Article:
I wrote this a few weeks ago and left it to marinate. Yesterday as cold weather arrived in Georgia I decided to have a sale on my handmade items. This post is a little about self-promotion. It is also about a company that bends words to boost its bottom line.
Last year on Etsy, the largest online site for buying and selling handmade and vintage items, I had two shops, one selling moderately priced felted wool accessories and another featuring cashmere and fine wools. It was a crowded place with plenty of competition, but being in the crowd is often the best way to be noticed by customers.
I sold scarves, fingerless gloves, iPad sleeves, and cozies for cold drinks (o.k., most of them were made to fit a beer bottle, because beer is good). If a buyer searched cell phone covers, they could end up with results that placed a handmade phone cover like the felted ones I make one at a time, next to a plastic case made in China. Often the plastic stuff kept showing up in greater numbers on a site “devoted” to handmade goods.
Last summer I worked on combining my two stores, got a local artist to create a fabulous logo, and began to build a new Etsy shop for The Sassy Gal.
The day I opened The Sassy Gal, Etsy announced a radical change in their policies for shop owners, one that includes a definition of “handmade” that exists in a special dictionary only available to the Etsy owners and CEO.
Now, for Etsy, “handmade” includes outsourcing the manufacturing of items. In short, if the shop owner/artisan designs it, the item can be made anywhere, in any manner, and still be “handmade.” There’s some gobbledygoop about transparency on how things are made with the onus being on the seller to disclose and the buyer to find that disclosure. Etsy says they will require ethical manufacturing (manufacturing just doesn’t fit with handmade). Does Etsy think it or its shop owners can police working conditions for overseas sweatshops and factories?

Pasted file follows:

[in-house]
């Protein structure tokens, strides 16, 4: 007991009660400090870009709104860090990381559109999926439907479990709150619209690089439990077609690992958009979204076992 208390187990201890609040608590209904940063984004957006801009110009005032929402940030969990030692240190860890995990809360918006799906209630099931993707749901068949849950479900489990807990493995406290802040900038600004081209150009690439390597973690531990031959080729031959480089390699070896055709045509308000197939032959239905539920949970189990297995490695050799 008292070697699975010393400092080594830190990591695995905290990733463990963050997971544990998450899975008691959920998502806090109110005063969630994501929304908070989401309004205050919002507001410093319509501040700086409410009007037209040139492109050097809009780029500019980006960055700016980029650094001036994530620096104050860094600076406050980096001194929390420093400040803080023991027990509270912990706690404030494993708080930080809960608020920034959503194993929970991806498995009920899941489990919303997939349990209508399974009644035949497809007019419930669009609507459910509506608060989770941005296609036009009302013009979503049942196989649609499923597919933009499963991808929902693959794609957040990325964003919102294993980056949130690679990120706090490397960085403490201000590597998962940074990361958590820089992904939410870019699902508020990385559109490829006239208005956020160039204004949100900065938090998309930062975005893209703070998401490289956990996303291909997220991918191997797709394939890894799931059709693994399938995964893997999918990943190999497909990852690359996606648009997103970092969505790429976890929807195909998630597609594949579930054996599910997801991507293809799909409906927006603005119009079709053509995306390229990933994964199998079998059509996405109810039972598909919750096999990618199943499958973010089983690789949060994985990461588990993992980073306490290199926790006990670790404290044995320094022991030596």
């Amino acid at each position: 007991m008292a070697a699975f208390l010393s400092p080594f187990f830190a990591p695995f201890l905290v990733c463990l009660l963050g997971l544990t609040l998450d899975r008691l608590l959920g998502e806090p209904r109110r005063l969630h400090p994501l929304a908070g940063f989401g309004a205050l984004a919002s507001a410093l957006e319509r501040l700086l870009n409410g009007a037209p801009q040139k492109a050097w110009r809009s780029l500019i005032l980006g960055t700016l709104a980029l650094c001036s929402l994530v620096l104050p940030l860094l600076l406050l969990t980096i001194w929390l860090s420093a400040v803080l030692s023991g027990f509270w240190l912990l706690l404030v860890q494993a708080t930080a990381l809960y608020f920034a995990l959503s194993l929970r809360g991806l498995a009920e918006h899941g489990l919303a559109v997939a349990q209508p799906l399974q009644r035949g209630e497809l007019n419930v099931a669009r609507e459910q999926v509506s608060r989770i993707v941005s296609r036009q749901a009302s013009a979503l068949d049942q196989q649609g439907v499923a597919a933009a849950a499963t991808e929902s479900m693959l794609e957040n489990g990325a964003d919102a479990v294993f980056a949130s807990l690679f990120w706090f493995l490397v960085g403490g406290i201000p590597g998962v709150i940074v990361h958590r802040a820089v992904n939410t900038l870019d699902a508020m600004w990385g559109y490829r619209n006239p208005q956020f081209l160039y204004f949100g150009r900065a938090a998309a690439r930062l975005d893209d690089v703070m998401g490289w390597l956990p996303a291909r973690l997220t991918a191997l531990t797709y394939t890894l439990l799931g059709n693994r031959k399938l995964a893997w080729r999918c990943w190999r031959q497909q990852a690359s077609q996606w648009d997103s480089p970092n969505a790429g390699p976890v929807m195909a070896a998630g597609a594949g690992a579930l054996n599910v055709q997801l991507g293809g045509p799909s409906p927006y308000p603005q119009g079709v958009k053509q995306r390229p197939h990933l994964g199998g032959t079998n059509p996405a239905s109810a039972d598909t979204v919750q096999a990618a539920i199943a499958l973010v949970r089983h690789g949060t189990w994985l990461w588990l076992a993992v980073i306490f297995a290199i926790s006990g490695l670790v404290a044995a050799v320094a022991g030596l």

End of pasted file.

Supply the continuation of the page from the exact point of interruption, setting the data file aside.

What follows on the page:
Etsy charges shop owners for listings. The more we list, the louder the cash register rings for Etsy. If shops can outsource the manufacturing of their inventory they can list more. More listings = more revenue for Etsy. Handmade? Buyers should check their dictionary.
This isn’t the first time I’ve been late to the party, but I arrived just as the discussion section provided to sellers and buyers exploded. And amazingly, I made a sale just days after opening my shop with very little inventory listed.
But the changes are dramatic.
When I search Etsy for cashmere infinity scarves (a scarf that is a circle of fabric one loops around the neck) hundreds come up. Last year at this time there were thousands. Now my listings show up readily among similar items. That may help me, but fewer choices may also mean fewer shoppers.
After asking some folks and doing some research, I opened a second Sassy Gal shop on another site. Zibbet is a distant second to Etsy, but I think the gap may be closing.
And the exodus of artisans to Zibbet, just on October 1, when Etsy redefined handmade, caused the Zibbet servers to crash. Zibbet is rebuilding its search capacity to handle the influx of new listings as shop owners leave Etsy altogether or duplicate their listings with Zibbet.
Zibbet’s owners say they will only allow artists and craftspeople making items one at a time by hand to sell with them. They went so far as to post a “pledge” for sellers and customers to sign (It’s a little overboard, pledging not to buy “mass produced,” because the computer I’m using now was mass produced. And remember, the uproar at Etsy started with how “handmade” is now defined by Etsy’s CEO Chad Dickerson and the private shareholders of the company).
I don’t know where most of my online sales will happen. There’s a lot of time left between now and the beginning of the year, my busiest time of year. I’m curious to see which site has more traffic and which one has more actual sales.
There are lots of ways to define sales success. In a few months I’ll know if it is spelled
E T S Y or Z I B B E T.